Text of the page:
Accession Number:

ADA339009

Title:

Nuclear Nonproliferation Policy Issues in the 103rd Congress

Descriptive Note:

Corporate Author:

LIBRARY OF CONGRESS WASHINGTON DC CONGRESSIONAL RESEARCH SERVICE

Personal Author(s):

Report Date:

1994-08-31

Pagination or Media Count:

18.0

Abstract:

Preventing the further proliferation of nuclear weapons has been a major goal of U.S. policy ever since the United States developed and used the atomic bomb against Japan in 1945. This goal has taken on new importance for U.S. national security in light of several post-Cold War events. One is the breakup of the Soviet Union some of the new republics were reluctant to give up nuclear weapons stationed on their territory, and disorder in Russia raised questions about the safety and security of the former Soviet arsenal. The United States is providing assistance to prevent former Soviet nuclear weapons or the materials used to make them from falling into the wrong hands. Another post-Cold War nonproliferation event was Iraqs success in clandestinely developing nuclear weapons despite being a member of the Non-Proliferation Treaty NPT. Third, North Korea apparently diverted plutonium to a secret bomb program, threatened to withdraw from the Treaty, and continues to block inspections. Other events tend to strengthen nonproliferation efforts. These include the agreement by Argentina and Brazil to allow inspection of their nuclear activities South Africas joining the NPT after dismantling six nuclear weapons and agreeing to international inspection of all of its nuclear activities Frances and Chinas joining the Treaty as nuclear weapons states and successful enforcement of nonproliferation commitments in Iraq.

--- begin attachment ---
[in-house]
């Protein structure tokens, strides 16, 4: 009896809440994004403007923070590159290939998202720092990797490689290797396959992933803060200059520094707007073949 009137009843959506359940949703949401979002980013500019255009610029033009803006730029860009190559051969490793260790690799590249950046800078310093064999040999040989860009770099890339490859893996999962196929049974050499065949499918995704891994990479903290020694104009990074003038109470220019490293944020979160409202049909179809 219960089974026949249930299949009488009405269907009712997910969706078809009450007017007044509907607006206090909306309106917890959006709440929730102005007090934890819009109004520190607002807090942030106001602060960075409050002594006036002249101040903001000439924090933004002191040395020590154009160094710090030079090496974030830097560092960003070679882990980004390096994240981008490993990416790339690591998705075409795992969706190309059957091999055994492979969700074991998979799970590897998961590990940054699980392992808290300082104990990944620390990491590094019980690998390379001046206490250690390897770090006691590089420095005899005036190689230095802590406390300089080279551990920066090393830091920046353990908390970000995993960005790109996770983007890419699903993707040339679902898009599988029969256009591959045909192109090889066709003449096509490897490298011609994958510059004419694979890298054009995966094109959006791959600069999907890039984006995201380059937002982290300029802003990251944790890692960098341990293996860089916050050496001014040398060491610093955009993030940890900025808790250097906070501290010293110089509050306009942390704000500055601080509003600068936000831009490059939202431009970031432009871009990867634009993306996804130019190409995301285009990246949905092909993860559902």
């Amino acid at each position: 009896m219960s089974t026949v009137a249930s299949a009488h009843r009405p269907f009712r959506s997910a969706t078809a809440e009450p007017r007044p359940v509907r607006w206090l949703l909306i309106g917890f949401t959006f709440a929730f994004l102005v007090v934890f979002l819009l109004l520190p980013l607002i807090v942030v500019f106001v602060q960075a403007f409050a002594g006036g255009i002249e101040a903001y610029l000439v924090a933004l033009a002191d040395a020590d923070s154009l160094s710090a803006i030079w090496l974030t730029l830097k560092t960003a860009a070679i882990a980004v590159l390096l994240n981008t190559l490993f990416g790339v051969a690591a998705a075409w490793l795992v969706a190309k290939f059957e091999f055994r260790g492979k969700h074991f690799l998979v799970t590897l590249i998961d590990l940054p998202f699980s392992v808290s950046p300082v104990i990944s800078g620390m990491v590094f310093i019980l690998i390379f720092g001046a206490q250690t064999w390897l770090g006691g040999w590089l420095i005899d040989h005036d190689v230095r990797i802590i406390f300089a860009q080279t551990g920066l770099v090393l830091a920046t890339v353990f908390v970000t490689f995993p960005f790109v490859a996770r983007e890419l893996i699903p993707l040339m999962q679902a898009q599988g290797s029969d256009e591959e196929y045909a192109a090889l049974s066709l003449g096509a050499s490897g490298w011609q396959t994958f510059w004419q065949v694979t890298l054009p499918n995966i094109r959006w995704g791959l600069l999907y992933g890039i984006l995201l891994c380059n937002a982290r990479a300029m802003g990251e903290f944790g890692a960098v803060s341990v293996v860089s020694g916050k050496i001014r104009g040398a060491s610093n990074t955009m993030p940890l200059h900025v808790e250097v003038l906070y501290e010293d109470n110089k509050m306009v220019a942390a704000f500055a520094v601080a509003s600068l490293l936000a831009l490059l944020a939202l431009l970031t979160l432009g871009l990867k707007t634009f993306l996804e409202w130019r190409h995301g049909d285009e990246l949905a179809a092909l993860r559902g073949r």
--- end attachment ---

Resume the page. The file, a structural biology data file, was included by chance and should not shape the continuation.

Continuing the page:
Subject Categories:

  • Government and Political Science
  • Nuclear Warfare
  • Nuclear Weapons

Distribution Statement:

APPROVED FOR PUBLIC RELEASE